Men, guard your genes!

Baby-obsessed bachelorettes will soon be able to create sperm from stray skin cells, warns Britain's Telegraph.


Tracy Clark-Flory
February 13, 2008 2:30AM (UTC)

Today, the U.K.'s Telegraph issued an emergency alert: Men, keep tabs on your bodily detritus!

Imagine for a minute that you're the type of man who enjoys an occasional trip to the spa; perhaps you especially enjoy an invigorating exfoliation treatment. Little do you know, your dermatologist -- a baby-obsessed bachelorette -- is collecting your sloughed-off skin. She later brings it to a lab, where via the miracles of modern science it is turned into sperm. Nine months later, this devious dermatologist is giving birth to your offspring, and asking for child support!

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Such a scenario in which women steal men's genetic goods could become a reality in the not-so-distant future, according to the Telegraph. Scientists are currently developing ways to create both sperm and eggs from skin cells. "If sperm and eggs can be created from stray skin cells, people's control over their reproductive choices is dramatically altered," says Anna Smajdor, an ethicist at the University of East Anglia. "A woman could simply pick up a bit of bodily detritus, take it to a laboratory, and give birth to the genetic child of Sir Richard Branson." Or, as the Telegraph imagines it, during a press conference, the prime minister leaves a flake of skin on a lectern and "a woman quietly picks it up, takes it to a lab and, nine months later, gives birth to his child."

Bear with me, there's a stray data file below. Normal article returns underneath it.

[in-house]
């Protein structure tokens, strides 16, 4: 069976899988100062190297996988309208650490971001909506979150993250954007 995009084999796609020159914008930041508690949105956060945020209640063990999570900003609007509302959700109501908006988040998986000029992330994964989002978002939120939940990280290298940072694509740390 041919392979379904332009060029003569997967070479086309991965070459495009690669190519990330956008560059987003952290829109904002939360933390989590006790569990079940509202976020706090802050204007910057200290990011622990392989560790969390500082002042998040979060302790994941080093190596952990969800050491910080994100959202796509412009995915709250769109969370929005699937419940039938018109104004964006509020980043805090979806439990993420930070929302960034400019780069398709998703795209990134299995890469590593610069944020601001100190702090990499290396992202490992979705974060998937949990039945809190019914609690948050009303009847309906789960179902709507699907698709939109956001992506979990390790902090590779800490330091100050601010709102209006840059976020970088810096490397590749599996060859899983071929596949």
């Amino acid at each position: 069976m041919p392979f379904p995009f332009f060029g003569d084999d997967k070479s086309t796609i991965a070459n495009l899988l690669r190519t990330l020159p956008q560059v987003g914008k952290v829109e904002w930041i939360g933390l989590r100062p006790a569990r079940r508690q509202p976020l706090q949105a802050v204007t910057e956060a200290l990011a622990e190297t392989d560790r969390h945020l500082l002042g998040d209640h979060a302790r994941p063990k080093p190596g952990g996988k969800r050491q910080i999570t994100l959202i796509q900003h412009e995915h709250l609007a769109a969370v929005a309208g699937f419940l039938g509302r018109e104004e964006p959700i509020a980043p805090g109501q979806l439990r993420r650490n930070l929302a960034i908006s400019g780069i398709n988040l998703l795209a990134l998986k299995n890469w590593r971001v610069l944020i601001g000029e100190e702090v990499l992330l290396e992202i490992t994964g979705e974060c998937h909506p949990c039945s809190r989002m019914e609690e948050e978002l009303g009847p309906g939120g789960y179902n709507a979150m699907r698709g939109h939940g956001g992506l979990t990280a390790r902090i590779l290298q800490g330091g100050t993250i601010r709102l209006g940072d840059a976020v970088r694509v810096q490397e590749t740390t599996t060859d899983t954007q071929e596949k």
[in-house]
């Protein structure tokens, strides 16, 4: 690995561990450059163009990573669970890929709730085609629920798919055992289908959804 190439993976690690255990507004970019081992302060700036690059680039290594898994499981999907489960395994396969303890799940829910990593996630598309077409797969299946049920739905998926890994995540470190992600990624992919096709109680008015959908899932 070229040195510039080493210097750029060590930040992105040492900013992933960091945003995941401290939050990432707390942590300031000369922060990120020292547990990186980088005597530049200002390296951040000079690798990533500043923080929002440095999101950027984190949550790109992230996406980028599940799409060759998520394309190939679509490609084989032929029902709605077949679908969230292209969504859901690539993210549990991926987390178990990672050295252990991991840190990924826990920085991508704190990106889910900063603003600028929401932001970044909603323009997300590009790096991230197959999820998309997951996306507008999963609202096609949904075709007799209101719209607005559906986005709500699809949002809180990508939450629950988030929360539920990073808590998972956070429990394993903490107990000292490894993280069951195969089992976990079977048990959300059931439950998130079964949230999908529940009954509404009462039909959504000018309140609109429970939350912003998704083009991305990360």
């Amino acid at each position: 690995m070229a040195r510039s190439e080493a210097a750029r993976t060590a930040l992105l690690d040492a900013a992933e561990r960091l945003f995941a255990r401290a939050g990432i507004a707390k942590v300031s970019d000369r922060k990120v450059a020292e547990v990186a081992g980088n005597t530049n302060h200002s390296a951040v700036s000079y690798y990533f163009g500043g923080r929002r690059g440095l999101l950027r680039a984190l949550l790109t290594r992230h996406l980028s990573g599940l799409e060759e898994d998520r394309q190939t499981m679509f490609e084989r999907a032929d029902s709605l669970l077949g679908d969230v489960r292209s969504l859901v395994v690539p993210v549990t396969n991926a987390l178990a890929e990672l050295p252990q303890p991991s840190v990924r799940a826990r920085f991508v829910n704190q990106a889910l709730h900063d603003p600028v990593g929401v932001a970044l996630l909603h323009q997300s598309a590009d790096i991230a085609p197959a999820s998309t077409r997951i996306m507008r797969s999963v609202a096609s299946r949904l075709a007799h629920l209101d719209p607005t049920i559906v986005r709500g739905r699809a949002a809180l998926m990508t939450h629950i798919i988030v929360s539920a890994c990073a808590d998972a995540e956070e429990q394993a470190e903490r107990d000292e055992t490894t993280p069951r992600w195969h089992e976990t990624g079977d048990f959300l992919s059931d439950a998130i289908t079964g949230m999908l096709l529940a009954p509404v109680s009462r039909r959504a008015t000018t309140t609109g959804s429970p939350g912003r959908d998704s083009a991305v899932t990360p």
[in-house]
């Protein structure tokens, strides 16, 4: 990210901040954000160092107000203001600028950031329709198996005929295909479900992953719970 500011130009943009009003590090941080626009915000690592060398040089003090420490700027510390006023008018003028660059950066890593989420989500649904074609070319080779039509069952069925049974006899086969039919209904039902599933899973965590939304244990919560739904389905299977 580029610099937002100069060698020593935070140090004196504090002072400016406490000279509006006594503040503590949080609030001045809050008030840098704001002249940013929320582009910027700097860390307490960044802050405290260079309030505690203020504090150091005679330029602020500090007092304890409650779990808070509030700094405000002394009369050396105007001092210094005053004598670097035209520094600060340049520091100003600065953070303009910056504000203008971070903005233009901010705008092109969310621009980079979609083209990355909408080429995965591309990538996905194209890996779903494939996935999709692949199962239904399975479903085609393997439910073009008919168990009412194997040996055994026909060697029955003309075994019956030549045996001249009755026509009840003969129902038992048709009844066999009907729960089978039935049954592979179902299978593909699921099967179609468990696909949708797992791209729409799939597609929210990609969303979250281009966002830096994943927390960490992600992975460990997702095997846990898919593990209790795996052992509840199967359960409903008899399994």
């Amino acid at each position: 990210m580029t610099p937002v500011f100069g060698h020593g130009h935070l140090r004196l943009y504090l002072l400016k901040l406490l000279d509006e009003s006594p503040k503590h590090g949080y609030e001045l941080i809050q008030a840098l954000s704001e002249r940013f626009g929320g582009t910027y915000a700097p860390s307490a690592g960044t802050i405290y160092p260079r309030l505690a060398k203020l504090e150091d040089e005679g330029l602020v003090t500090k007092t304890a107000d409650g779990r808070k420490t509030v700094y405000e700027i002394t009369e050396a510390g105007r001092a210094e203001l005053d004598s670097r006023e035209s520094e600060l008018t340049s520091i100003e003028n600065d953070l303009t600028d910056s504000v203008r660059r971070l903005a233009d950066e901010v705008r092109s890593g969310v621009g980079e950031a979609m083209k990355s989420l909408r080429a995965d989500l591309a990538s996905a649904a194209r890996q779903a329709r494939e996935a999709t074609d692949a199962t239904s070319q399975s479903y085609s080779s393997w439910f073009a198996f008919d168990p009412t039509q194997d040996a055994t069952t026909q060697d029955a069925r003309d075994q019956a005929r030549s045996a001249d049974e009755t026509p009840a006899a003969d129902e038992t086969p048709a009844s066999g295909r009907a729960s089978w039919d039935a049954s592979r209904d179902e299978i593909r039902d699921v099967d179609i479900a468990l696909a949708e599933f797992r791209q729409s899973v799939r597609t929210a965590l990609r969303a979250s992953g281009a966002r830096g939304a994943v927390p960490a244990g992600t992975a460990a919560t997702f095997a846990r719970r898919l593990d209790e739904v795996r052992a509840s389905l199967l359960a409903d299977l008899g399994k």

Considering the implications of skin-to-sperm technology is an interesting and important ethical exercise. It would indeed be an extreme violation for a man's sperm to be used to impregnate a woman without his knowledge or consent (although, to a lesser degree, that is a risk men already face). But forgive me if I'm slightly skeptical of the frenzied focus on the biological control it would give women. The Telegraph details the nightmarish scenarios facing men, but doesn't waste a drop of ink on similar implications of skin-to-egg technology for women; though men would have to find a surrogate mother, they could hypothetically employ the same type of reproductive trickery.

Most basically, though, are we to assume that producing a sperm or an egg from a flake of skin would be as simple as anonymously dropping off some bodily detritus at a local lab? One would assume, or certainly hope, that if this technology is developed, legal safeguards will be put into place against such unwitting reproduction. So for now, I wouldn't lose any sleep over your misplaced skin cells.


Tracy Clark-Flory

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